State, HGEA hearings private
• Photo gallery: State-HGEA talks
By Derrick DePledge
Advertiser Government Writer
The neutral arbitrator presiding over binding arbitration between the Lingle administration and the Hawai'i Government Employees Association has closed the hearings to the public and the news media.
Philip Tamoush, a labor negotiator from California, said binding arbitration is a continuation of contract negotiations between the state and the union, which are private.
Tamoush also said the news media may not have the necessary background to follow the proceedings. He told negotiators privately that the media may only cover portions of the hearings if allowed inside.
"It's hard for you guys to really understand what we're trying to do, and to report on it without knowing the past year and everything is just difficult," Tamoush told reporters after yesterday's hearing.
The state's budget deficit has dominated news media coverage in Hawai'i for more than a year, and contract negotiations between the state and the union have received extensive media attention over the summer, even though the talks are supposed to be private.
Unless contract talks are revived, binding arbitration would resolve the dispute over whether labor costs should be reduced to close an estimated $884 million budget deficit through June 2011. The state is going into binding arbitration with the United Public Workers next week. The state is also in contract talks with the Hawai'i State Teachers Association and the University of Hawai'i Professional Assembly.
The hearings with the state and the HGEA started yesterday afternoon and continue this morning before a three-member panel. A final decision by the panel is scheduled for late December.
The state's open meetings law does not not apply to the Judiciary or quasi-judicial boards such as the Hawai'i Labor Relations Board, which oversees the state's labor law. However, certain labor board functions, such as proceedings about unfair labor practices, are open to the public.
The section of state labor law governing the arbitration panel and arbitration hearings does not explicitly say whether hearings are open or closed to the public.
Tamoush allowed photographers and television cameramen to take photographs and shoot video before ordering the media to leave. He said that he and one other member of the panel wanted to close the hearing, suggesting the hearing could have legally remained open if a majority on the panel agreed.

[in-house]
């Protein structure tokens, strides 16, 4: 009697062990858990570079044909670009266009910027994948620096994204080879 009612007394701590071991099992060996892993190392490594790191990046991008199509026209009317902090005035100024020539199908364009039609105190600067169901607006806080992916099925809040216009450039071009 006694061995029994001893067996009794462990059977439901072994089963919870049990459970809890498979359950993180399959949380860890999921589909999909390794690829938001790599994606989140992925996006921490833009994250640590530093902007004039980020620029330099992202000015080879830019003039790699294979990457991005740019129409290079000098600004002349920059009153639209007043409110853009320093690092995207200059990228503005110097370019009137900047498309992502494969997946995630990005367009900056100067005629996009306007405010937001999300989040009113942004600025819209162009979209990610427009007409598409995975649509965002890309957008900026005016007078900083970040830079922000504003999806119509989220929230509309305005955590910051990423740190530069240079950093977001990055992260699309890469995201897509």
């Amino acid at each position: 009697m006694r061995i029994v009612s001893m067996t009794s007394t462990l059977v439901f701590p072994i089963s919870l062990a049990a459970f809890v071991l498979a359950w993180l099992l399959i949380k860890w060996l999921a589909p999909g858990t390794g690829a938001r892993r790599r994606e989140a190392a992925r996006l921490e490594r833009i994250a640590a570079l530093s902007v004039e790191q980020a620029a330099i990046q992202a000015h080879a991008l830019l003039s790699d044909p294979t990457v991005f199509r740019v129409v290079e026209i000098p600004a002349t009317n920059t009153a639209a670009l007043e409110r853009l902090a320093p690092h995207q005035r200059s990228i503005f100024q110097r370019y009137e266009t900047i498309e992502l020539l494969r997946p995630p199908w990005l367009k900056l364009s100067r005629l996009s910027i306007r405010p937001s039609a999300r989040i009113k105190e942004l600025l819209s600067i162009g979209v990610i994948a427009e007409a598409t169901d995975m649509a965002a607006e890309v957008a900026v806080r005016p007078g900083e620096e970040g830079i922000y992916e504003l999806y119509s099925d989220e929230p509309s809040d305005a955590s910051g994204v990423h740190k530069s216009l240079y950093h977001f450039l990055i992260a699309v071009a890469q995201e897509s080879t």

Jeff Portnoy, an attorney who has represented the news media, including The Advertiser, dismissed Tamoush's rationale that reporters may not understand the subject matter or stay through the entire hearings.
"That's garbage," he said. "The media has a right to cover what it believes it wants to cover and no judge or arbitrator has the right to determine that unless there's a commitment that you're there 24/7, that you can't cover it. So that reason is totally bogus."
Portnoy said the news media — and by extension the public — has a clear interest in the hearings because they could help determine how the state handles the deficit. "To close that proceeding to the people who are going to pay the bill is absurd," he said.
Both the Lingle administration and the HGEA told the news media before the hearing that they would not object to the media attending, as long as it was allowed by the neutral arbitrator. Reporters from The Advertiser, the Star-Bulletin, the Associated Press and network-affiliated television stations arrived to cover the hearing.
'WOULD BE HELPFUL'
Linda Smith, Gov. Linda Lingle's senior policy adviser, said she believes it was the neutral arbitrator and the HGEA representative who wanted to close the hearing to the media. The panel includes a representative from the state, the union and the arbitrator. The state representative is Stan Shiraki. The union representative is Larry Ishimi.
"We certainly feel because members of the collective bargaining association and negotiating team and management is permitted in, that it would be helpful for the public to understand what's going on because we're really talking about taxpayer dollars and how the state is going to make up the budget gap," Smith said.
"So the more that the public's aware of what's going on, we think the better that the community will understand the sacrifices that are going to have to be made."
Randy Perreira, the HGEA's executive director, said the union did not direct Ishimi to close the hearing and could not confirm whether Ishimi supported the move.
Perreira said, however, that he personally argued that if the media were allowed to attend, so should rank-and-file union members.
"I think the public certainly has an interest to know given the level of coverage, but I think there are concerns," Perreira said. "And I'll repeat what Mr. Tamoush said. His concern in suggesting to exclude was premised on his belief that the media will come in for periods of time and catch snapshots of what is discussed and report on it, that may not reflect what would then occur over the course of an entire day, over the course of the entire proceeding."
BOTH SIDES HEARD
The Lingle administration has presented a 14 percent pay cut to the arbitration panel while the union has countered with no pay increases over the two-year contract.
The arbitration panel will hear presentations and witness testimony from both sides and accept written briefs. The arbitrator is also supposed to guide the two sides toward a voluntary resolution, if possible, before the deadline for a final decision.
Under state labor law, the panel is supposed to give weight to several factors, including the economy, the cost of living, the public interest, the existing wage and benefit levels of state workers, and whether the state has the financial ability to meet labor costs. The law says the state's ability to pay should not depend on raising taxes, fees or other sources of new revenue.